Algebraic identities

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Fibonacci identity

Since(1)(2)it follows that(3)(4)This identity implies the two-dimensional Cauchy'sinequality.

Lagrange's identity

Lagrange's identity is the algebraic identity(1)(Mitrinović 1970, p. 41; Marsden and Tromba 1981, p. 57; Gradshteyn and Ryzhik 2000, p. 1049).Lagrange's identity is a special case of the Binet-Cauchy identity, and Cauchy's inequality in dimensions follows from it.It can be coded in the Wolfram Languageas follow. LagrangesIdentity[n_] := Module[ {aa = Array[a, n], bb = Array[b, n]}, Total[(aa^2) Plus @@ (bb^2)] == Total[(a[#1]b[#2] - a[#2]b[#1])^2& @@@ Subsets[Range[n], {2}]] + (^2 ]Plugging in gives the and identities (2)(3)(4)A vector quadruple product formula knownas Lagrange's identity given by(5)(Bronshtein and Semendyayev 2004, p. 185).A related identity also known as Lagrange's identity is given by defining and to be -dimensional vectors for , ..., . Then(6)(Greub 1978, p. 155), where denotes a cross product, denotes a dot product, and is the determinant of the matrix..

Completing the square

The conversion of a quadratic polynomial of the form to the formwhich, defining and , simplifies to

Brioschi quintic form

Using a Tschirnhausen transformation, the principal quintic form can be transformed to the one-parameter form(1)named after Francesco Brioschi (1824-1897) and which is important to the Klein's solution of the general quintic in terms of hypergeometric functions (Doyle and McMullen). This can be attained by using the transformation,(2)(Dickson 1959) and eliminating the variable between the two using resultants to form a new quintic(3)where(4)(5)(6)Equating coefficients with a generic principal quintic(7)results in a system of three equations in the three unknowns , , and . Amazingly, this can be resolved to a single equation that is only a quadratic and given in the variable by(8)(Dickson 1959).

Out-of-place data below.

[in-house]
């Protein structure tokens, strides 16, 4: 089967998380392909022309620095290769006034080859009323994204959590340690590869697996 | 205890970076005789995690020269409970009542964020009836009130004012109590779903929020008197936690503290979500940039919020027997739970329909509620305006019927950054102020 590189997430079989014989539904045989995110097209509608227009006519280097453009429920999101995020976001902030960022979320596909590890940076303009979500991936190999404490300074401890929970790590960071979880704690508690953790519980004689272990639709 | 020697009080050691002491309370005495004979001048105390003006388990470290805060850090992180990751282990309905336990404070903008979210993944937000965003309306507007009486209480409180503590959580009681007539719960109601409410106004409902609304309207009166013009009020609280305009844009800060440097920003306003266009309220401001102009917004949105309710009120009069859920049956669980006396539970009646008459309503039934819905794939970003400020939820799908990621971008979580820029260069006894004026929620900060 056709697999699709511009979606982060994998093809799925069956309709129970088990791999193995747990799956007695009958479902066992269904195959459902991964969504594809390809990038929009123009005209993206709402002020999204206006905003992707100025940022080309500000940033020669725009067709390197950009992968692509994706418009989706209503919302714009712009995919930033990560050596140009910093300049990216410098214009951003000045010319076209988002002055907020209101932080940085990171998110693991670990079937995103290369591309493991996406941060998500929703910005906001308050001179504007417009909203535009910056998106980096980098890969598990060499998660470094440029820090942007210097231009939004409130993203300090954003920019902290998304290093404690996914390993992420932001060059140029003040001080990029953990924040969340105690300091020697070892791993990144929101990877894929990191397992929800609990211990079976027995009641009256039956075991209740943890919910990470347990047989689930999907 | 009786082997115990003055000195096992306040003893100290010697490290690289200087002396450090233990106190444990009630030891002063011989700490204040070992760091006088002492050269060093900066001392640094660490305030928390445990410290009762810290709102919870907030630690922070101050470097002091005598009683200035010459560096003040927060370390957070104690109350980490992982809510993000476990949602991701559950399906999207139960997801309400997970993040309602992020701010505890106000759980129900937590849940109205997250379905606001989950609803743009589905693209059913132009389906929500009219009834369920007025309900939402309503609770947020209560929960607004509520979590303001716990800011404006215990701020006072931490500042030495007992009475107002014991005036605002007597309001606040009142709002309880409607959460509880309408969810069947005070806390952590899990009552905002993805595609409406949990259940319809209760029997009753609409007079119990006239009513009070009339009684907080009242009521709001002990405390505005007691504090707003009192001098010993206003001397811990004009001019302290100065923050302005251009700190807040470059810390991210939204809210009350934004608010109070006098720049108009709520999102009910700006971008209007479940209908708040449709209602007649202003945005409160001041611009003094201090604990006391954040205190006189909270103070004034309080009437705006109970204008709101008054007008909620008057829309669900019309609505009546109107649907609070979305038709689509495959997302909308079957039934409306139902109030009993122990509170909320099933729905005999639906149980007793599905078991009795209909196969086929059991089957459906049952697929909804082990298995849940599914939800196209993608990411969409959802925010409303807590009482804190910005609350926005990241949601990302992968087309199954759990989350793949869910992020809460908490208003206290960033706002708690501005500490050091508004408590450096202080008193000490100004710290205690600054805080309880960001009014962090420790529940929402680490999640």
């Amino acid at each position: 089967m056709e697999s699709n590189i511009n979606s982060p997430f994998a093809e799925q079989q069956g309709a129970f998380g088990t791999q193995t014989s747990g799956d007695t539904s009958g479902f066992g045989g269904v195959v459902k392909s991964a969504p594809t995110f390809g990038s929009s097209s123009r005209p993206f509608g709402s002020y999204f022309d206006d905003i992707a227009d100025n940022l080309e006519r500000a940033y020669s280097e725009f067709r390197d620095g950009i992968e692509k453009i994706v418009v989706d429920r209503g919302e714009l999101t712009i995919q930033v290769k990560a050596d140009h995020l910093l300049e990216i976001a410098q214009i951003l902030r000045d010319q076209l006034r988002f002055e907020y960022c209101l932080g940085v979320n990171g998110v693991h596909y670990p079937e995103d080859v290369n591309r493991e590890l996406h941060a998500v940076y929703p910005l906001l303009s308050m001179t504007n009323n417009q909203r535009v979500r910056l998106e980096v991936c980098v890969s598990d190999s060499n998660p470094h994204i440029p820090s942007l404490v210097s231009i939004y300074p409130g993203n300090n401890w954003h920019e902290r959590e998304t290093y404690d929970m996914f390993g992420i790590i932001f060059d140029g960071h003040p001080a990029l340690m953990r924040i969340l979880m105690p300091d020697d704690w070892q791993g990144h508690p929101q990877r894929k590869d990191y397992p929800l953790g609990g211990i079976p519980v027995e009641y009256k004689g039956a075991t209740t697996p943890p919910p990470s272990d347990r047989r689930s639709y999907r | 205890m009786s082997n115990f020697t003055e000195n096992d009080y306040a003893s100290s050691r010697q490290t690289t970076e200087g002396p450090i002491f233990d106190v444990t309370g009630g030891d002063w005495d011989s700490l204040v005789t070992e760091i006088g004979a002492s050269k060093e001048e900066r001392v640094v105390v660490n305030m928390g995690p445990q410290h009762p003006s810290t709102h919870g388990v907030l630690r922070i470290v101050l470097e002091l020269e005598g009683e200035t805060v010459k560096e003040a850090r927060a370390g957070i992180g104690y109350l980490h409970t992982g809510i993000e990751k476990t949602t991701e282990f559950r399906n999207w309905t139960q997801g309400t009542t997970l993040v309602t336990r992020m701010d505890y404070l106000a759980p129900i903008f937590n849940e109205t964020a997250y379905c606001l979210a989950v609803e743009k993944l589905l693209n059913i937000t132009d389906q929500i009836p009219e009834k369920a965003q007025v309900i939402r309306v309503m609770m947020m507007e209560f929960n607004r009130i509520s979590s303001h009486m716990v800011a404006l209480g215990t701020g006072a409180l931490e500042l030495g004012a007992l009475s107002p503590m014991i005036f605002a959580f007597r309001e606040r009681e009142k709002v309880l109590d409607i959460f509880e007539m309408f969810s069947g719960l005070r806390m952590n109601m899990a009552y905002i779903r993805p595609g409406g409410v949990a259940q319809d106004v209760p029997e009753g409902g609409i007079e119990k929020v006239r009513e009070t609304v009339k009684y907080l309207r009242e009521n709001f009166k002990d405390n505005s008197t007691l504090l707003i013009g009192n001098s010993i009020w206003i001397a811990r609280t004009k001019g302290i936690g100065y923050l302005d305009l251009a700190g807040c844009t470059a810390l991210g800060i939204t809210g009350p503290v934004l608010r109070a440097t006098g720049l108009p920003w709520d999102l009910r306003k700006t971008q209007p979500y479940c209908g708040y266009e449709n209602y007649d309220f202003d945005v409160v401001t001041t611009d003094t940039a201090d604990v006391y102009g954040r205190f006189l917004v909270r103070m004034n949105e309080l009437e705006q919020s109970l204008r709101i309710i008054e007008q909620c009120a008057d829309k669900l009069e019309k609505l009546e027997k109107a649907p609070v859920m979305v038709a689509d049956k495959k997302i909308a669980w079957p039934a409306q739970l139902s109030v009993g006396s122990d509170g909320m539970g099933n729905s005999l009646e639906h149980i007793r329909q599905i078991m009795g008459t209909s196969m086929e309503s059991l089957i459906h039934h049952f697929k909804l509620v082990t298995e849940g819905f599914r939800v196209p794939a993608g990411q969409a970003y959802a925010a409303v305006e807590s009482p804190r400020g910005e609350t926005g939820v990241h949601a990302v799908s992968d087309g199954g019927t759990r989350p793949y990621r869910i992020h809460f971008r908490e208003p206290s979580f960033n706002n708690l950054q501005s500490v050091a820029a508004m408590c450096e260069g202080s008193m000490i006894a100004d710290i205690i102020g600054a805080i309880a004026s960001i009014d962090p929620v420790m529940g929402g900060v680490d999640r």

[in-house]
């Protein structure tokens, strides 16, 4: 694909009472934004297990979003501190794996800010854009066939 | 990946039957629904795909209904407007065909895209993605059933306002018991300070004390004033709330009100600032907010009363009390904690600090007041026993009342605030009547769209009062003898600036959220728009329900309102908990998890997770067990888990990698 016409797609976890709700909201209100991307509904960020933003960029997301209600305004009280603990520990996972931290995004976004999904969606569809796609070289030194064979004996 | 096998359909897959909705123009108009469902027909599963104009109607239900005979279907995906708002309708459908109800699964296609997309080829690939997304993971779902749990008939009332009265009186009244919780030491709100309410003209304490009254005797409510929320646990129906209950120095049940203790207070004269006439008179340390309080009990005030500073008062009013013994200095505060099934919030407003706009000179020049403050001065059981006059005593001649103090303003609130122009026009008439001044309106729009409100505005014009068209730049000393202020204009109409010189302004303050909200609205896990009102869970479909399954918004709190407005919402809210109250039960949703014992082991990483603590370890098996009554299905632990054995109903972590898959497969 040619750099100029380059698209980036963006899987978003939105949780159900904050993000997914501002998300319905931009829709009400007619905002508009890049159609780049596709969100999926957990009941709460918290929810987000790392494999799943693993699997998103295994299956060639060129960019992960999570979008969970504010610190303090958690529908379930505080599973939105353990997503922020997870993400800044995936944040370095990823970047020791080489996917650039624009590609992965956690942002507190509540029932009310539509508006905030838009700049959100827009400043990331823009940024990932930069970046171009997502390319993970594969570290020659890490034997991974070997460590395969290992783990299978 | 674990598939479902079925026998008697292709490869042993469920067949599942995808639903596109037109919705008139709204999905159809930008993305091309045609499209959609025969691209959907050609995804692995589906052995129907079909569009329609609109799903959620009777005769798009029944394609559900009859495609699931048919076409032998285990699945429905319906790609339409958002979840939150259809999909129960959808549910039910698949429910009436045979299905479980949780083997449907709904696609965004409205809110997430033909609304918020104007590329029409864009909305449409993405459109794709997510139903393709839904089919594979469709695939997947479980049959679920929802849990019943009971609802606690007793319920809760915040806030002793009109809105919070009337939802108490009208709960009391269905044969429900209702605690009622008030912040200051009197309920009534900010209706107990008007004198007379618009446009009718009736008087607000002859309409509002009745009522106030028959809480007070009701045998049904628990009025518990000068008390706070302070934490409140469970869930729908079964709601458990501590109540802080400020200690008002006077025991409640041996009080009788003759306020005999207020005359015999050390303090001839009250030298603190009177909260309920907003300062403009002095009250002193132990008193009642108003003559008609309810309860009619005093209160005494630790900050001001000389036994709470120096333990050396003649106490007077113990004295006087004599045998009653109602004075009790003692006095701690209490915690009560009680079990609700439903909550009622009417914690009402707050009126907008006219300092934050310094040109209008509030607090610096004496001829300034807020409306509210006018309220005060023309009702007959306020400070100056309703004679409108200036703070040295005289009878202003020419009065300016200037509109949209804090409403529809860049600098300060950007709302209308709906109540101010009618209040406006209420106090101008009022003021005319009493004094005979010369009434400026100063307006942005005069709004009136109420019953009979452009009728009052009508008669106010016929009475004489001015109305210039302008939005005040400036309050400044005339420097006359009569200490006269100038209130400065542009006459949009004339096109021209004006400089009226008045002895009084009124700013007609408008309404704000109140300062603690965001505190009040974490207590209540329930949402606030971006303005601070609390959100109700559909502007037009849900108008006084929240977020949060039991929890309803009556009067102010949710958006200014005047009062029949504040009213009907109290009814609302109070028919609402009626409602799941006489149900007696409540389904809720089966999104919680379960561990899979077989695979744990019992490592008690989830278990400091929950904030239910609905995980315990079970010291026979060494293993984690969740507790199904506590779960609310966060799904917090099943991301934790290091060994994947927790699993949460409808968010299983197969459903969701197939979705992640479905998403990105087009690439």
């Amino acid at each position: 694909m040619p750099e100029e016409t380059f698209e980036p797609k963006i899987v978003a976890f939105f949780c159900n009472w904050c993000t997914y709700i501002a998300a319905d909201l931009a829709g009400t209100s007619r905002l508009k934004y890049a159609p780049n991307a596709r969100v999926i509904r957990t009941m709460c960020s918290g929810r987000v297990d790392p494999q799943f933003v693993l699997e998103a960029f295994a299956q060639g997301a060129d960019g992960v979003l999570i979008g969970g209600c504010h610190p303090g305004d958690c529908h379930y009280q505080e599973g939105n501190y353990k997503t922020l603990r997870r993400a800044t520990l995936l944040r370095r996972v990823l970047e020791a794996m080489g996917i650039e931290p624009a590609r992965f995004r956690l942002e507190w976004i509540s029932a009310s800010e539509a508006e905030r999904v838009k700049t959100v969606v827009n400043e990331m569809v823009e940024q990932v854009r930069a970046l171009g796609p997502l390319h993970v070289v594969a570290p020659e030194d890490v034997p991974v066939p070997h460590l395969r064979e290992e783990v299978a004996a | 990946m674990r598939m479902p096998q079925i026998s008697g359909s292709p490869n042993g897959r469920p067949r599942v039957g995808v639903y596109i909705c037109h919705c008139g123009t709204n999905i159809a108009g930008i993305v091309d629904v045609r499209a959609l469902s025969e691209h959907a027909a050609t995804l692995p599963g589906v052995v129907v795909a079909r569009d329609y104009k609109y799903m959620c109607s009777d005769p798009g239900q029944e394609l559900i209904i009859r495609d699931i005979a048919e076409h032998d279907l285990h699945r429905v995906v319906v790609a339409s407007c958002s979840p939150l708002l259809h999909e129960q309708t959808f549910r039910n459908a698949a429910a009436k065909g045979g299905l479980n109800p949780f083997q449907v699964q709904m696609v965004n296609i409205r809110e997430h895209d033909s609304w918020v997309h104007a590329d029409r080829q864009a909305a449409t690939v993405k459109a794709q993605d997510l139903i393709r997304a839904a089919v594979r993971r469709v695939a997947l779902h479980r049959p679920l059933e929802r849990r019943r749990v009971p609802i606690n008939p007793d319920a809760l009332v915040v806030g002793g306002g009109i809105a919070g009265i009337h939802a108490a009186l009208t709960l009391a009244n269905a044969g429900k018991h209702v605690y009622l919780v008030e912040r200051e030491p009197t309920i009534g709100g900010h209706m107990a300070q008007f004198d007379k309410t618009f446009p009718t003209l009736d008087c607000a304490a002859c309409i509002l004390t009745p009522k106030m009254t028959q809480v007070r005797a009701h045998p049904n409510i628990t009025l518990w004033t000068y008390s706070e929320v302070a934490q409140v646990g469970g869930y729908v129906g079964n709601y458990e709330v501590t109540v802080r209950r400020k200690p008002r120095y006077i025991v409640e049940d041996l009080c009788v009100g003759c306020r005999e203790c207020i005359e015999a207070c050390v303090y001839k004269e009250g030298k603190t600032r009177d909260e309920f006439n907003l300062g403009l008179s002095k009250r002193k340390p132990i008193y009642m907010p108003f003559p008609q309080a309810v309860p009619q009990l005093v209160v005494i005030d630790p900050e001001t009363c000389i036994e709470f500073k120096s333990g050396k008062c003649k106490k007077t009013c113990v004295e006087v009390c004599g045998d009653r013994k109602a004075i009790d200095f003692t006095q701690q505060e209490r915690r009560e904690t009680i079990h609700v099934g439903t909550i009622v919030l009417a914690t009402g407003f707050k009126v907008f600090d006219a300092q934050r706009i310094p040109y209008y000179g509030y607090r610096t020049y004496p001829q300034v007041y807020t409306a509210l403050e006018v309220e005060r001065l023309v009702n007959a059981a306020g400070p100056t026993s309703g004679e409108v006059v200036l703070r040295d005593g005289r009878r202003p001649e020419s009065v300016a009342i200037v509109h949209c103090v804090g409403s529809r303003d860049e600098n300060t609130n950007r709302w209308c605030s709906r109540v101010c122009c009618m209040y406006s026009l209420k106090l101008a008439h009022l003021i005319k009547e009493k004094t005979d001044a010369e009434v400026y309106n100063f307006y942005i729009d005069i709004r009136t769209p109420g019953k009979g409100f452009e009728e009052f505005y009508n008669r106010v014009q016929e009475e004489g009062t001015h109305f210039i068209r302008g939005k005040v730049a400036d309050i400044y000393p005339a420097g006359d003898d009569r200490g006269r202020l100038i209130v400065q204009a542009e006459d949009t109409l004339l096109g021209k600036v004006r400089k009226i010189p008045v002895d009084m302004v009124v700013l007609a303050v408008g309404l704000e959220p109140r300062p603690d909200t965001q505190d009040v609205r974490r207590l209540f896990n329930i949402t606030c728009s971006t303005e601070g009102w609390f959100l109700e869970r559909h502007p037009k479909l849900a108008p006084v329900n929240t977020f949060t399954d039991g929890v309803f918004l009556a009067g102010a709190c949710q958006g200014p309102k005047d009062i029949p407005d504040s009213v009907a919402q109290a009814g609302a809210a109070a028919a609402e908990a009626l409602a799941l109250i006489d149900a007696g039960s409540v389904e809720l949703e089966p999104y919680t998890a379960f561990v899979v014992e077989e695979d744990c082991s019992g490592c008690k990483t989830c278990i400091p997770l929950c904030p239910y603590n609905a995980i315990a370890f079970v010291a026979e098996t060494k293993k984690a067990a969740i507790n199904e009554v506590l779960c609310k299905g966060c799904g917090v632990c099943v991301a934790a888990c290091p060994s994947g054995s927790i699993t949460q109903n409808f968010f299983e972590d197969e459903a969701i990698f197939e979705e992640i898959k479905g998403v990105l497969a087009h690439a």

Gauss's polynomial identity

For even ,(1)(Nagell 1951, p. 176). Writing out symbolically,(2)which gives(3)where is a q-Pochhammer symbol.For example, for ,(4)and for ,(5)

Gauss's cyclotomic formula

Let be a prime number, thenwhere and are homogeneous polynomials in and with integer coefficients. Gauss (1965, p. 467) gives the coefficients of and up to .Kraitchik (1924) generalized Gauss's formula to odd squarefree integers . Then Gauss's formula can be written in the slightly simpler formwhere and have integer coefficients and are of degree and , respectively, with the totient function and a cyclotomic polynomial. In addition, is symmetric if is even; otherwise it is antisymmetric. is symmetric in most cases, but it antisymmetric if is of the form (Riesel 1994, p. 436). The following table gives the first few and s (Riesel 1994, pp. 436-442).51711

Bhargava's theorem

Let the th composition of a function be denoted , such that and . Denote the composition of and by , and define(1)Let(2)(3)(4)and(5)(6)Then if (i.e., ),(7)(8)where and composition is done in terms of components.

Multiplicative identity

In a set equipped with a binary operation called a product, the multiplicative identity is an element such thatfor all . It can be, for example, the identity element of a multiplicative group or the unit of a unit ring. In both cases it is usually denoted 1. The number 1 is, in fact, the multiplicative identity of the ring of integers and of its extension rings such as the ring of Gaussian integers , the field of rational numbers , the field of real numbers , and the field of complex numbers . The residue class of number 1 is the multiplicative identity of the quotient ring of for all integers .If is a commutative unit ring, the constant polynomial 1 is the multiplicative identity of every polynomial ring .In a Boolean algebra, if the operation is considered as a product, the multiplicative identity is the universal bound . In the power set of a set , this is the total set .The unique element of a trivial ring is simultaneously the additive identity and multiplicative..

Ford's theorem

Let , , and be integers with . For , 1, 2, letThen

Algebraic identity

An algebraic identity is a mathematical identity involving algebraic functions. Examples include the Euler four-square identity, Fibonacci identity, Lebesgue identity, and the curious identitydue to Y. Kohmoto.

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